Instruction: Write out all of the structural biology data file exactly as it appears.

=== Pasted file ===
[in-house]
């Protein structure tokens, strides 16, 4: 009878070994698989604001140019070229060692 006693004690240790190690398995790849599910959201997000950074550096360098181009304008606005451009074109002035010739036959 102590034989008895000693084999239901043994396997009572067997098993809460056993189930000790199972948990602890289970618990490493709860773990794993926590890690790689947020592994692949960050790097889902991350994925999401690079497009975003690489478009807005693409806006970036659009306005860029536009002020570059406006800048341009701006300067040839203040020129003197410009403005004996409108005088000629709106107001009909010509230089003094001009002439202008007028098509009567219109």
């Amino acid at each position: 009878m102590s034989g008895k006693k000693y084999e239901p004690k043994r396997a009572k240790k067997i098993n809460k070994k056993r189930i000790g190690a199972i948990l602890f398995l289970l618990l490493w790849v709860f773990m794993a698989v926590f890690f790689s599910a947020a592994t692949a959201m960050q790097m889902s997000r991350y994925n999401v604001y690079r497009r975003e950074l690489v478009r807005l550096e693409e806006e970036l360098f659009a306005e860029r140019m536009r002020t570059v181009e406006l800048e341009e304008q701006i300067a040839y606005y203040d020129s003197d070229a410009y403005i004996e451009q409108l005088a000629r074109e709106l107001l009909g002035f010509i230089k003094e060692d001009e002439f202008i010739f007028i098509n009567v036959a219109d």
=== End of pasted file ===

[in-house]
């Protein structure tokens, strides 16, 4: 009878070994698989604001140019070229060692 006693004690240790190690398995790849599910959201997000950074550096360098181009304008606005451009074109002035010739036959 102590034989008895000693084999239901043994396997009572067997098993809460056993189930000790199972948990602890289970618990490493709860773990794993926590890690790689947020592994692949960050790097889902991350994925999401690079497009975003690489478009807005693409806006970036659009306005860029536009002020570059406006800048341009701006300067040839203040020129003197410009403005004996409108005088000629709106107001009909010509230089003094001009002439202008007028098509009567219109």
């Amino acid at each position: 009878m102590s034989g008895k006693k000693y084999e239901p004690k043994r396997a009572k240790k067997i098993n809460k070994k056993r189930i000790g190690a199972i948990l602890f398995l289970l618990l490493w790849v709860f773990m794993a698989v926590f890690f790689s599910a947020a592994t692949a959201m960050q790097m889902s997000r991350y994925n999401v604001y690079r497009r975003e950074l690489v478009r807005l550096e693409e806006e970036l360098f659009a306005e860029r140019m536009r002020t570059v181009e406006l800048e341009e304008q701006i300067a040839y606005y203040d020129s003197d070229a410009y403005i004996e451009q409108l005088a000629r074109e709106l107001l009909g002035f010509i230089k003094e060692d001009e002439f202008i010739f007028i098509n009567v036959a219109d």